20-Jul (MarketWatch) — Think of it as the breakup. Gold’s historical relationship with the U.S. dollar has been going through a bit of a separation.
The precious yellow metal often trades inversely with the ICE U.S. Dollar Index a gauge of the dollar’s strength against a basket of six rival currencies, as moves in the U.S. unit can influence the attractiveness of gold to holders of other currencies. In other words, gold tends to rise when the dollar weakens.
However, that normally tight relationship has been under some serious stress, lately.
Some market participants point to global central-bank monetary policies and the U.K.’s decision to exit the European Union for the shift in the relationship, which has seen gold, at times, swing higher or lower, despite moves in the buck.
“You can trace the shift to positive correlation between gold and the [dollar] back to the Brexit vote,” Paul Wong, senior portfolio manager at Sprott Asset Management, told MarketWatch.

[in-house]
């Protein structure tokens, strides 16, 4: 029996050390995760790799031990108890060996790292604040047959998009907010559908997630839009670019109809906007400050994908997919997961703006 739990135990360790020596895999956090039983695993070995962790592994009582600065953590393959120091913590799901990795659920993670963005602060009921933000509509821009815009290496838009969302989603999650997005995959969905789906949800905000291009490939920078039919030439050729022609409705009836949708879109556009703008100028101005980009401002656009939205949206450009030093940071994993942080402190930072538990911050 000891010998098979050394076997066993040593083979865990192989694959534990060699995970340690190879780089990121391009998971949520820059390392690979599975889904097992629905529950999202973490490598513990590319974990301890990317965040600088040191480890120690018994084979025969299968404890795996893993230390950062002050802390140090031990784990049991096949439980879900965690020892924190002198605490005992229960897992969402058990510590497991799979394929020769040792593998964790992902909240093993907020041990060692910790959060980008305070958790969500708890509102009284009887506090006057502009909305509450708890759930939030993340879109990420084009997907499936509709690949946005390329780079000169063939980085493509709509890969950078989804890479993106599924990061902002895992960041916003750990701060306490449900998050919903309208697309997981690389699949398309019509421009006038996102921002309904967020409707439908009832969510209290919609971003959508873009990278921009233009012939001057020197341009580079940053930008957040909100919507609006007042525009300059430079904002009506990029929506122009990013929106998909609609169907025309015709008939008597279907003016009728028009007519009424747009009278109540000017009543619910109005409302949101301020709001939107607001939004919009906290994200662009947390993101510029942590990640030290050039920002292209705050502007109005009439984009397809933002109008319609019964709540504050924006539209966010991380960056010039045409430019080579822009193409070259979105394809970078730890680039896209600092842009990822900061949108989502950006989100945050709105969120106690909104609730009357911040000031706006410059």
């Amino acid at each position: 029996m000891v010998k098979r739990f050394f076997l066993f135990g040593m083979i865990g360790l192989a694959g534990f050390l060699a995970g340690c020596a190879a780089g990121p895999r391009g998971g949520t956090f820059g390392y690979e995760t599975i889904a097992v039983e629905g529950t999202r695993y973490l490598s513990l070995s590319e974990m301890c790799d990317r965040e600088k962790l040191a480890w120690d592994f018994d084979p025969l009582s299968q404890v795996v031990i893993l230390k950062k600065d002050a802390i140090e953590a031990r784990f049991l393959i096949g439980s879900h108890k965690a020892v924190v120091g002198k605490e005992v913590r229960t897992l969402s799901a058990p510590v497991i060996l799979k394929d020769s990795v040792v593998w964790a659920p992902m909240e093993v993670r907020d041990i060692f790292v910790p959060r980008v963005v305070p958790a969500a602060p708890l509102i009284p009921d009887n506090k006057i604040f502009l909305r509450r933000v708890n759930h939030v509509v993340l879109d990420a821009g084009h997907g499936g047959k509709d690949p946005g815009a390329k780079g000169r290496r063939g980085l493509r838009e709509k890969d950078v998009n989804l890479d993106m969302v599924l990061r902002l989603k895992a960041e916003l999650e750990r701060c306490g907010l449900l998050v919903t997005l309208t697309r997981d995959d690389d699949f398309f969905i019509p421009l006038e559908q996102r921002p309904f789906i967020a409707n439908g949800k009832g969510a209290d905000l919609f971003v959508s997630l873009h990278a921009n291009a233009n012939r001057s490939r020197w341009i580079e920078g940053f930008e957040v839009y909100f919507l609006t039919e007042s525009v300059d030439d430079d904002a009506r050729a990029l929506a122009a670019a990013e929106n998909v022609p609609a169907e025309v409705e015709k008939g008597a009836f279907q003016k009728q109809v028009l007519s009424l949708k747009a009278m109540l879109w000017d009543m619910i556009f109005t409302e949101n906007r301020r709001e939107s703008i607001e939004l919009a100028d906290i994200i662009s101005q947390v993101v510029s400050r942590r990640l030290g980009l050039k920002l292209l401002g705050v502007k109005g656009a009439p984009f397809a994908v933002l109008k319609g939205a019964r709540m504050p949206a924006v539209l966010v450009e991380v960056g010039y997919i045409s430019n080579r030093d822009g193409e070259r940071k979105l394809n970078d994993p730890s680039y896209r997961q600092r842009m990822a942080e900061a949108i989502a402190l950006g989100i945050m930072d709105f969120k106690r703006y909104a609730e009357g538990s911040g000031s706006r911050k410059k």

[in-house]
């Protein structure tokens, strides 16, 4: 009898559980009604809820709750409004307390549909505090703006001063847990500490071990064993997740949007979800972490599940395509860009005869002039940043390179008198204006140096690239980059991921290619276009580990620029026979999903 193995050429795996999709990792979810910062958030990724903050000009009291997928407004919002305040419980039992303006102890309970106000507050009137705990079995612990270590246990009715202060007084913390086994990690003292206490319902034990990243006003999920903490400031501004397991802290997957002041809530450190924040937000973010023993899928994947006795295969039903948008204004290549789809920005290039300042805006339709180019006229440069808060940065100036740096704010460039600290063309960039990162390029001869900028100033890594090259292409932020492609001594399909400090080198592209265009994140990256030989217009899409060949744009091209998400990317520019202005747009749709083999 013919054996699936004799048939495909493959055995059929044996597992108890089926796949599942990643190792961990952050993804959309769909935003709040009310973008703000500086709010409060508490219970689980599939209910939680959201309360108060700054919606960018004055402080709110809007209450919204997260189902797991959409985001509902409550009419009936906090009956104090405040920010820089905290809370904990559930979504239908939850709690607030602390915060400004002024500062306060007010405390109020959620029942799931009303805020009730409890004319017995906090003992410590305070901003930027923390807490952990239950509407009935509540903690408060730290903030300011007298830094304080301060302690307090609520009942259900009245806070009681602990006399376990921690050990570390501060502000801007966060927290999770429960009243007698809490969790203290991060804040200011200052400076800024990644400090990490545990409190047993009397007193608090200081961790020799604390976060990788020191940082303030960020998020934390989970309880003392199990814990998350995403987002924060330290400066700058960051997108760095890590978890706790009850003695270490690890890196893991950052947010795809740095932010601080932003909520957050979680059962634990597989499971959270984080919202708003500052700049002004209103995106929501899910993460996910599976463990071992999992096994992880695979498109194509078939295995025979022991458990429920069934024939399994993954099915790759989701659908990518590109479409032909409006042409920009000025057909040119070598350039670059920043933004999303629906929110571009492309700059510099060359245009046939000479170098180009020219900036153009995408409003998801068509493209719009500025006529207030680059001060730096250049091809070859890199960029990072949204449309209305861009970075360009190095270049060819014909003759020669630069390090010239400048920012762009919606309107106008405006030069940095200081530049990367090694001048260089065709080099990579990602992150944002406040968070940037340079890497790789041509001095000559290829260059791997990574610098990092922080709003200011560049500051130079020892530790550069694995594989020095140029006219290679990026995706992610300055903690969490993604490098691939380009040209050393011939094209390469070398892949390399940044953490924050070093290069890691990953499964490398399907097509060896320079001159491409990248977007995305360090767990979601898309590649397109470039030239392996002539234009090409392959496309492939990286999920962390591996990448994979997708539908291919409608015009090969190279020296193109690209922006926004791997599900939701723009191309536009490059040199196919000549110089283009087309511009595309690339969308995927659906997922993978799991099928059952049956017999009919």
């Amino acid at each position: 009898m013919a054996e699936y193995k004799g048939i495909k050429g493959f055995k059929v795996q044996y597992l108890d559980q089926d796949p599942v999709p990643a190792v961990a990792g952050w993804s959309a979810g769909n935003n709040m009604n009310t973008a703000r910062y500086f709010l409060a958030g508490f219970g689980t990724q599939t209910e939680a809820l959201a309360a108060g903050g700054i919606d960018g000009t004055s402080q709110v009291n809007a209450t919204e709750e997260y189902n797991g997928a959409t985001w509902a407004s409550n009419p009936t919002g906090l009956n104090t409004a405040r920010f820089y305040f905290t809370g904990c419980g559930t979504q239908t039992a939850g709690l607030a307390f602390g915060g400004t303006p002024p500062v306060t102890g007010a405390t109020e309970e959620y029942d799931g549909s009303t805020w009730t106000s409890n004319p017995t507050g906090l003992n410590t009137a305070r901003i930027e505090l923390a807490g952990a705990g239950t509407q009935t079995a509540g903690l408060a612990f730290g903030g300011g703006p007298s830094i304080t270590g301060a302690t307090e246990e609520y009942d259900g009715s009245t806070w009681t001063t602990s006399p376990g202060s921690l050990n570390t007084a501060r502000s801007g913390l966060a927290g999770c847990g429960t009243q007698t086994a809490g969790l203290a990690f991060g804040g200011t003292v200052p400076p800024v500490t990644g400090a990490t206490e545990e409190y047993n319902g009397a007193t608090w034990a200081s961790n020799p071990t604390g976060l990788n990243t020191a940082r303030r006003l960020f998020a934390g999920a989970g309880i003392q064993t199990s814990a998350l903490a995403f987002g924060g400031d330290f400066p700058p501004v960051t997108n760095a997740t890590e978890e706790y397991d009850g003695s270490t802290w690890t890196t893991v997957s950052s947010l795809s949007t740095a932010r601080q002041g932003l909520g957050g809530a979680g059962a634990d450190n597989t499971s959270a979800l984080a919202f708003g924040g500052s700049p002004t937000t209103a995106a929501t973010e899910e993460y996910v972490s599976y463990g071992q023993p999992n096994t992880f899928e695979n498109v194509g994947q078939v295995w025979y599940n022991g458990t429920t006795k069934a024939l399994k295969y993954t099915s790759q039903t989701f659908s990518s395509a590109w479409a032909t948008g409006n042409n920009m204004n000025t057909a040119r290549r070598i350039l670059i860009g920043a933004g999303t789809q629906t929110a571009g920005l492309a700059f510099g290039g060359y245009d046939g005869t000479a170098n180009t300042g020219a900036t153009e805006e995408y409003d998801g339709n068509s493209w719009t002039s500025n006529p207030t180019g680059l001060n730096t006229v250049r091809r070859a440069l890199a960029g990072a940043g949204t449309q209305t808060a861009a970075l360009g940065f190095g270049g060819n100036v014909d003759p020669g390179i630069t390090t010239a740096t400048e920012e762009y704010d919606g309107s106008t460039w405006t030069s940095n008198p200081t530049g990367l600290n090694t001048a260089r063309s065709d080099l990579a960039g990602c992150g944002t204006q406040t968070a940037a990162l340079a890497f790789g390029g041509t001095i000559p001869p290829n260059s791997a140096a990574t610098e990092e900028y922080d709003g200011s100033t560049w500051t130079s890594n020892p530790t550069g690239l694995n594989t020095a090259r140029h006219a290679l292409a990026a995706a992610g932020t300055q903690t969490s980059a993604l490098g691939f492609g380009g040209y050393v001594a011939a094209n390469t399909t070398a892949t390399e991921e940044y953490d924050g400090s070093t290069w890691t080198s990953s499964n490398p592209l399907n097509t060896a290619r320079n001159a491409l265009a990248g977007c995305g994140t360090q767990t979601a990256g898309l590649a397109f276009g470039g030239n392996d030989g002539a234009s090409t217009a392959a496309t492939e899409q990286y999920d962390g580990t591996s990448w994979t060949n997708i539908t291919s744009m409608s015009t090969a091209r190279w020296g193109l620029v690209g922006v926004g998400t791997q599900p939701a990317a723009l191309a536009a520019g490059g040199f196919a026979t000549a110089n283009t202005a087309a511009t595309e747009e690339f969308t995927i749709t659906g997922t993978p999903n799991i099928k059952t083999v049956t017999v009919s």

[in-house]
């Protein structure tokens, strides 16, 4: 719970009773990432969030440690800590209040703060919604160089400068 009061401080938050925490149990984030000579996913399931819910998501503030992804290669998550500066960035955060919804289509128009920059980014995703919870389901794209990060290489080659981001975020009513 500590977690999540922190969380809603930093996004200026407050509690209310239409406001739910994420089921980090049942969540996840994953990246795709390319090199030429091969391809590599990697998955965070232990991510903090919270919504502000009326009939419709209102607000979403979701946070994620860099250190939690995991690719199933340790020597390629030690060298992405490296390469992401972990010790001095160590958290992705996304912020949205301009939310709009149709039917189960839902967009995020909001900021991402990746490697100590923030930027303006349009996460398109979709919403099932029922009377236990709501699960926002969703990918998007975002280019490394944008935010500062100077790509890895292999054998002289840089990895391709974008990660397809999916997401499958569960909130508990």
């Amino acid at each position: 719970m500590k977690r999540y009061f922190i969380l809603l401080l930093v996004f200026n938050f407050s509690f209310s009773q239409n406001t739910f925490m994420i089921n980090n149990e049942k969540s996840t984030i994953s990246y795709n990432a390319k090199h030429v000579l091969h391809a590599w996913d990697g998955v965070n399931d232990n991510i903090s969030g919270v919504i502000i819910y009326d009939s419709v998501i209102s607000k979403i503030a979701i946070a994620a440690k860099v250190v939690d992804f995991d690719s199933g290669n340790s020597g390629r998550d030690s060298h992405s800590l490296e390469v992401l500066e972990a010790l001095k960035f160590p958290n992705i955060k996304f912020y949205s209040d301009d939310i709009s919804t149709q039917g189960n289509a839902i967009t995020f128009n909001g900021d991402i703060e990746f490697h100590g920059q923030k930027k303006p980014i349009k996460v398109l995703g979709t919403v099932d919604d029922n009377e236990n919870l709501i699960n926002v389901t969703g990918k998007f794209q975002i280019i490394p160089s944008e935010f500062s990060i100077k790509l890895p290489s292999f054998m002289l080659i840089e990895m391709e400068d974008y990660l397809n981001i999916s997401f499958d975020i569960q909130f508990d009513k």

…“Since the Brexit result, the correlation has been rising to [new] multiyear highs,” said Wong. “Historically the negative correlation between gold and USD was very pronounced—the only time positive correlation occurred was during times of extreme financial stress when both assets were considered to be safe havens.”
That was the case during the financial crisis of 2008, when gold and U.S. dollar traded “hand in hand,” said Nico Pantelis, head of research at Secular Investor.
“Today, the U.S. dollar is trading relatively high, but gold is getting a [bid] as investors are buying gold again in large amounts,” he said. “So today, the price of gold is trading as a function of demand, like it normally should.”
PG View: Today the old inverse correlation seems to have returned. We’ll see if it lasts . . .